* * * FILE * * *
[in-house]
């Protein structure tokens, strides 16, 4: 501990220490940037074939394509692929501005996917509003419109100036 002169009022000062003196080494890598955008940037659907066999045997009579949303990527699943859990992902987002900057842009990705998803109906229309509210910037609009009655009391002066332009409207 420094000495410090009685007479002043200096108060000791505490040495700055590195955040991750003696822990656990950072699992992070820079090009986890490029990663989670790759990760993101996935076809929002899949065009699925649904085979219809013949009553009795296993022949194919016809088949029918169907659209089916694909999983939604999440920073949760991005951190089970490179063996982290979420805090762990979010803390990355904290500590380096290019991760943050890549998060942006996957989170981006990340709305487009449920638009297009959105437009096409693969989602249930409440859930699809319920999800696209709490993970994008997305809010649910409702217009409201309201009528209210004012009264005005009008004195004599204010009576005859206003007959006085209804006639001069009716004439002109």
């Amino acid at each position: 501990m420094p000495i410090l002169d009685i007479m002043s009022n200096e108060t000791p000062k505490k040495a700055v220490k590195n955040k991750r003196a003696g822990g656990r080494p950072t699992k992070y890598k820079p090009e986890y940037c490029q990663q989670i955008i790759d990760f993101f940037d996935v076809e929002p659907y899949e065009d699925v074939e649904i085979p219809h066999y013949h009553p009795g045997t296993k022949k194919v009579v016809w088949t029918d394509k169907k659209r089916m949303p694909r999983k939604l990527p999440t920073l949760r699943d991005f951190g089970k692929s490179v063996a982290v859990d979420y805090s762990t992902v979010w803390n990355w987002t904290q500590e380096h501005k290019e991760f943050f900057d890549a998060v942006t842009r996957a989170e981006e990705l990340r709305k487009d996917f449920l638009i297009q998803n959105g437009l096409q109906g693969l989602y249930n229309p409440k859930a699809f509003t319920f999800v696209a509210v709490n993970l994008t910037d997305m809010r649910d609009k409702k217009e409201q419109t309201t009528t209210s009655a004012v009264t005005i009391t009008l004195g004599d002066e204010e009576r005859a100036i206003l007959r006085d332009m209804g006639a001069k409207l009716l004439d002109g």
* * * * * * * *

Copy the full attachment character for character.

[in-house]
């Protein structure tokens, strides 16, 4: 501990220490940037074939394509692929501005996917509003419109100036 002169009022000062003196080494890598955008940037659907066999045997009579949303990527699943859990992902987002900057842009990705998803109906229309509210910037609009009655009391002066332009409207 420094000495410090009685007479002043200096108060000791505490040495700055590195955040991750003696822990656990950072699992992070820079090009986890490029990663989670790759990760993101996935076809929002899949065009699925649904085979219809013949009553009795296993022949194919016809088949029918169907659209089916694909999983939604999440920073949760991005951190089970490179063996982290979420805090762990979010803390990355904290500590380096290019991760943050890549998060942006996957989170981006990340709305487009449920638009297009959105437009096409693969989602249930409440859930699809319920999800696209709490993970994008997305809010649910409702217009409201309201009528209210004012009264005005009008004195004599204010009576005859206003007959006085209804006639001069009716004439002109």
């Amino acid at each position: 501990m420094p000495i410090l002169d009685i007479m002043s009022n200096e108060t000791p000062k505490k040495a700055v220490k590195n955040k991750r003196a003696g822990g656990r080494p950072t699992k992070y890598k820079p090009e986890y940037c490029q990663q989670i955008i790759d990760f993101f940037d996935v076809e929002p659907y899949e065009d699925v074939e649904i085979p219809h066999y013949h009553p009795g045997t296993k022949k194919v009579v016809w088949t029918d394509k169907k659209r089916m949303p694909r999983k939604l990527p999440t920073l949760r699943d991005f951190g089970k692929s490179v063996a982290v859990d979420y805090s762990t992902v979010w803390n990355w987002t904290q500590e380096h501005k290019e991760f943050f900057d890549a998060v942006t842009r996957a989170e981006e990705l990340r709305k487009d996917f449920l638009i297009q998803n959105g437009l096409q109906g693969l989602y249930n229309p409440k859930a699809f509003t319920f999800v696209a509210v709490n993970l994008t910037d997305m809010r649910d609009k409702k217009e409201q419109t309201t009528t209210s009655a004012v009264t005005i009391t009008l004195g004599d002066e204010e009576r005859a100036i206003l007959r006085d332009m209804g006639a001069k409207l009716l004439d002109g």